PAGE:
• Every new circumstance is a learning and growing opportunity for children: Whether or not it is possible to include your children in seeing and understanding your professional endeavors is a function of their and your particular situations. Every family and every person faces challenges, and some make it difficult or impossible to fully share some aspects of what we do. But while children learn a particular set of facts, principles, and skills in school, they also learn other indispensable things from seeing their parents deal with challenges, mistakes, change, and adversity. To the extent that it is possible, include them, teach them, and give them the privilege of being proud of everything you and they have been able to accomplish in this challenging world.

A Look at WHY Underrepresented Populations Leave Neuroscience Research

In “Factors that Influence Career Choice Among Different Populations of Neuroscience Trainees,” published recently in eNeuro, NINDS program director Lauren Ullrich, Ph.D., and fellow authors bring to light many issues about why women and individuals from underrepresented populations leave the neuroscience field at rates higher than men and Whites. They are less often first authors of papers, publish in journals with lower impact factors, and less often submit grants through the “special,” more honorific mechanisms NIH has to offer.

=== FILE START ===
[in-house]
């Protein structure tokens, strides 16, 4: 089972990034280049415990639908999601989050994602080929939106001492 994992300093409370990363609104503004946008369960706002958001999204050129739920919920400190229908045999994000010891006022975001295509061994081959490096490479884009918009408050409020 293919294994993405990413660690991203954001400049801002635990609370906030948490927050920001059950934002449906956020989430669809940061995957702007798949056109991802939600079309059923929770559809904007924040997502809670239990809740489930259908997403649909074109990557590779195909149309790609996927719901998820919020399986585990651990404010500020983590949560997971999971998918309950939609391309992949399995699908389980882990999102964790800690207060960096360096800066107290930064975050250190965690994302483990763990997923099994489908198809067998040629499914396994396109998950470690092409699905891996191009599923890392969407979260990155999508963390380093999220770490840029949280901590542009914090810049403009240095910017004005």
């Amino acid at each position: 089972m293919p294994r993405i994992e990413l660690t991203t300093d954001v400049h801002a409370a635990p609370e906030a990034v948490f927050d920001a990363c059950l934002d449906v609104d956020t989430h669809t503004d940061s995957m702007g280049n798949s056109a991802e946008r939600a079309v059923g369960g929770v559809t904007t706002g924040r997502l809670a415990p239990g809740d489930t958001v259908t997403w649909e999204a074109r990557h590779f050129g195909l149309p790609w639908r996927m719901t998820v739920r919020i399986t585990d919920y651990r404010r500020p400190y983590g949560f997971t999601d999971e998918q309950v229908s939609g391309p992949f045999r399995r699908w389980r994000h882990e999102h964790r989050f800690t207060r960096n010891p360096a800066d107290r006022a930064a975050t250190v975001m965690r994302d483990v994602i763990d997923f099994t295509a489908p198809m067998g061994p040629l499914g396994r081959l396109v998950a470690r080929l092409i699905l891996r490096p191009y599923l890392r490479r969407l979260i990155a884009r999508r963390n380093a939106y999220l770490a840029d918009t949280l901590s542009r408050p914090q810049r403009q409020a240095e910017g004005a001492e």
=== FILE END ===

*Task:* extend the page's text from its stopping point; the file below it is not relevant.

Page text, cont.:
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Announcing the New NINDS Five-year Strategic Plan

Two years in the making, we have posted our NINDS 2021-2026 Strategic Plan. This Strategic Plan differs from its predecessors in several ways. First, it began with a mandate that my colleagues at NINDS dream big. Big for patients and families struggling everyday with neurological disorders. Big for scientists around the world trying to understand the mysteries of the brain, spinal cord, muscles, and peripheral nerves. Big for the clinical trialists, the pharmaceutical industry, the science and technology policy makers, the device inventors. Big for health, quality of life, safety, rigor, and public access.